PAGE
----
If you want to see a preview of how reputation battles will be fought in the near future, just look at Oxfam vs. Starbucks. Oxfam posted a video on YouTube on December 16 that vigorously attacked Starbucks for its policies relating to Ethiopian farmers. They showed a number of on the street interviews with people who were shocked at Starbucks terrible policies–using of course the information that the activists had provided them. (This in itself is a very troubling and unethical approach–give people misinformation and then ask them what they think about it and then put them on camera denouncing the horrible company).
Starbucks responded on December 20 with their response to the accusations with a video posted on YouTube. It was not slickly produced. Not nearly as intensely produced and edited as the Oxfam video because frankly, the people making the accusation have a lot more time to produce than those responding. But Starbucks responded quickly and effectively. They took the accusations straight on. No anger. No defensiveness. Just corrected the wrong information and the overly simplistic accusations.
And it was all done on YouTube. What does the blog world think of this? Here’s a comment from a blogger on slashdot: Regardless of the outcome of this particular incident, the move on Starbucks’ part comes off as unmistakably in touch with today’s communication modes and methods.”
I agree. Starbucks gets it. And Oxfam and other activists had better take note of a basic and increasingly important law of public information: credibility is everything. From this observer’s point of view, their credibility is quite low right now.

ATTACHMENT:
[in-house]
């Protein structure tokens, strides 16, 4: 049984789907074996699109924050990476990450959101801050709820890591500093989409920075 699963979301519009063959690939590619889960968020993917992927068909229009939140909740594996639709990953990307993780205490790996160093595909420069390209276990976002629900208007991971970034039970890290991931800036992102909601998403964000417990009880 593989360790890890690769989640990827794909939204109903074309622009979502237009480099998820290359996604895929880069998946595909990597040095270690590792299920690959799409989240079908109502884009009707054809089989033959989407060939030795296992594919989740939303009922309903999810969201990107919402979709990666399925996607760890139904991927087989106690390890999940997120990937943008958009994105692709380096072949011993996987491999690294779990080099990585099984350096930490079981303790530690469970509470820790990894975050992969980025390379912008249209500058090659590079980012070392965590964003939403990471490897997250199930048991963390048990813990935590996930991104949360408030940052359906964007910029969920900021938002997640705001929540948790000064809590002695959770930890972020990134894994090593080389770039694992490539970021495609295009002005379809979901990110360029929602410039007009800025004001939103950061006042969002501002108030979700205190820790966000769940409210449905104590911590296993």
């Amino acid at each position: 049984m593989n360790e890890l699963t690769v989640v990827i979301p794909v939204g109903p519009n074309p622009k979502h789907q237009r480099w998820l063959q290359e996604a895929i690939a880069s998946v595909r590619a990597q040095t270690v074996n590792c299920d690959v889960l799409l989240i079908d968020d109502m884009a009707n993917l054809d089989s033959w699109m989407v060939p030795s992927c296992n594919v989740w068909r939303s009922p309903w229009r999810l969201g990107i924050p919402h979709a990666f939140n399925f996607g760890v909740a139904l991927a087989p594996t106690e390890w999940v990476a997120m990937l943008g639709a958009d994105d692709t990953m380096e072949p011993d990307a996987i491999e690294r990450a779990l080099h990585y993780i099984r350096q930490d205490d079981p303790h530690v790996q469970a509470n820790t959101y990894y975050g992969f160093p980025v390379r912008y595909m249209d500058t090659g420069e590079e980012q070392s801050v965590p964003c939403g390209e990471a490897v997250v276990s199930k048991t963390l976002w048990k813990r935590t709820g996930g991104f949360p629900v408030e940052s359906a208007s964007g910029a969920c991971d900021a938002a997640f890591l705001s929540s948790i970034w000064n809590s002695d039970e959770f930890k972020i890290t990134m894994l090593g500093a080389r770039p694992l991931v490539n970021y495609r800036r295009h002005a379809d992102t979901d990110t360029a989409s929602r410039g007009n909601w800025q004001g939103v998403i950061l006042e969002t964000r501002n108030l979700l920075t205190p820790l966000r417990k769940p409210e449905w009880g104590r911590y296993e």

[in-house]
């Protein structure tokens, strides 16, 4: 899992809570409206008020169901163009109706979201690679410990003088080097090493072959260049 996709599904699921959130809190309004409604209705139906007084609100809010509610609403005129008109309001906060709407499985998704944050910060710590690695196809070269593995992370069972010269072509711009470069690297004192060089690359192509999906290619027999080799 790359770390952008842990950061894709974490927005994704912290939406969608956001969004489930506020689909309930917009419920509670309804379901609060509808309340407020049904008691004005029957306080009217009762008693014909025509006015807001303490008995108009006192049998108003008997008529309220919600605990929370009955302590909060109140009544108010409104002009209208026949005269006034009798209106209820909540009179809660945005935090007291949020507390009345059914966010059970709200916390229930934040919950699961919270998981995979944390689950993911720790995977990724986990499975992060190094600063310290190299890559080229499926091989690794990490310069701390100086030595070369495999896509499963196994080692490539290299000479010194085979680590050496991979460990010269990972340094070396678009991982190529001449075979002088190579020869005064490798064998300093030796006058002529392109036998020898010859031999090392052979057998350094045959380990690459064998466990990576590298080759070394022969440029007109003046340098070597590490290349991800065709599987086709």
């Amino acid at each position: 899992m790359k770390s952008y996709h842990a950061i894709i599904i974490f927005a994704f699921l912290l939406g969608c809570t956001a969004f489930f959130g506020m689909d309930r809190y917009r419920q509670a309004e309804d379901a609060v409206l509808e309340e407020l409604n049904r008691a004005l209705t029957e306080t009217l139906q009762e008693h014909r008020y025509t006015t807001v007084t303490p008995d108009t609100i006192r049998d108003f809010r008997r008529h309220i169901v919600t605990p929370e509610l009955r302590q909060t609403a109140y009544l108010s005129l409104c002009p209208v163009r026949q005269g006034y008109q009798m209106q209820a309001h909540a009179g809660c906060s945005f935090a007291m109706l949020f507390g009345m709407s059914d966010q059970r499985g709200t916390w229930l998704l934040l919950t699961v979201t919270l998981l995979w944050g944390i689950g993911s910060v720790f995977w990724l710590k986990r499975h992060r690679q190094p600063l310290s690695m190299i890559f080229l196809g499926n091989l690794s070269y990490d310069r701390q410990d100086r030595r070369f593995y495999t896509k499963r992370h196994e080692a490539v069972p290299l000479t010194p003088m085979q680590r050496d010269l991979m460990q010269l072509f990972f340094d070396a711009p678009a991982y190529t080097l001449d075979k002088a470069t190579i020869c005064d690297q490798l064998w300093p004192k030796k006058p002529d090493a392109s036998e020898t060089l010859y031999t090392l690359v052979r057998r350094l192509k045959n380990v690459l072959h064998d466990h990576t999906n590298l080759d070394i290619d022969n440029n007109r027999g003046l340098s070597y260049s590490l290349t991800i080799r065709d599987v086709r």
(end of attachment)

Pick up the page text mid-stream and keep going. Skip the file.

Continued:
Seems like Seattle is a great place to grow companies that come to dominate their markets–and then get viciously attacked for their success. Of course I’m talking about Microsoft and now Starbucks.
This story from the Daily Dog discusses a lawsuit filed against Starbucks from a Seattle coffee franchiser complaining about monopolistic and predatory practices. One quick side comment about the “Dog” story. It starts with”Starbucks isn’t called the Evil Empire for no reason…” Oh come on. I thought the evil empire dates to Reagan and the USSR. Not sure who is calling Starbucks the evil empire (suspect it is competitors) but for a PR-oriented publication to offer a lead like this is, well, a little yellow. Yes, I own Starbucks stock so perhaps I have a vested interest, but this rather obvious imitation of the mainstream media’s worst corporate-bashing tactics is surprising to me in a PR-industry publication that ought to be more critical of this kind of attention-grabbing writing.